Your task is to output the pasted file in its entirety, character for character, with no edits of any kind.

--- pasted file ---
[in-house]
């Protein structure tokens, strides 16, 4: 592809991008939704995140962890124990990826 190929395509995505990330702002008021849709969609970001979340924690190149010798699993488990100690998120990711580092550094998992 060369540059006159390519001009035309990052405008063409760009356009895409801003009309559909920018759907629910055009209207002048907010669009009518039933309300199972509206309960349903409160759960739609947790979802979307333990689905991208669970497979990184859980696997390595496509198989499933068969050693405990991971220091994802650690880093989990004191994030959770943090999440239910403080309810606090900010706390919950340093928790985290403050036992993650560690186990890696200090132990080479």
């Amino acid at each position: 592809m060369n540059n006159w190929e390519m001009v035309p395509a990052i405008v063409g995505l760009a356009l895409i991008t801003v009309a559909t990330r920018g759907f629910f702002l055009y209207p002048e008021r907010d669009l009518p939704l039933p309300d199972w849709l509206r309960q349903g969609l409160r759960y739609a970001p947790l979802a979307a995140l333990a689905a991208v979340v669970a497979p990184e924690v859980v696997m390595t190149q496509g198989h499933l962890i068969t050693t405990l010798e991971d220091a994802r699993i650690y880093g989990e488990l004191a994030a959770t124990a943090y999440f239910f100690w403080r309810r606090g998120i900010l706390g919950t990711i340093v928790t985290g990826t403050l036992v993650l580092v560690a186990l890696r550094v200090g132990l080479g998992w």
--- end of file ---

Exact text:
[in-house]
């Protein structure tokens, strides 16, 4: 592809991008939704995140962890124990990826 190929395509995505990330702002008021849709969609970001979340924690190149010798699993488990100690998120990711580092550094998992 060369540059006159390519001009035309990052405008063409760009356009895409801003009309559909920018759907629910055009209207002048907010669009009518039933309300199972509206309960349903409160759960739609947790979802979307333990689905991208669970497979990184859980696997390595496509198989499933068969050693405990991971220091994802650690880093989990004191994030959770943090999440239910403080309810606090900010706390919950340093928790985290403050036992993650560690186990890696200090132990080479």
């Amino acid at each position: 592809m060369n540059n006159w190929e390519m001009v035309p395509a990052i405008v063409g995505l760009a356009l895409i991008t801003v009309a559909t990330r920018g759907f629910f702002l055009y209207p002048e008021r907010d669009l009518p939704l039933p309300d199972w849709l509206r309960q349903g969609l409160r759960y739609a970001p947790l979802a979307a995140l333990a689905a991208v979340v669970a497979p990184e924690v859980v696997m390595t190149q496509g198989h499933l962890i068969t050693t405990l010798e991971d220091a994802r699993i650690y880093g989990e488990l004191a994030a959770t124990a943090y999440f239910f100690w403080r309810r606090g998120i900010l706390g919950t990711i340093v928790t985290g990826t403050l036992v993650l580092v560690a186990l890696r550094v200090g132990l080479g998992w």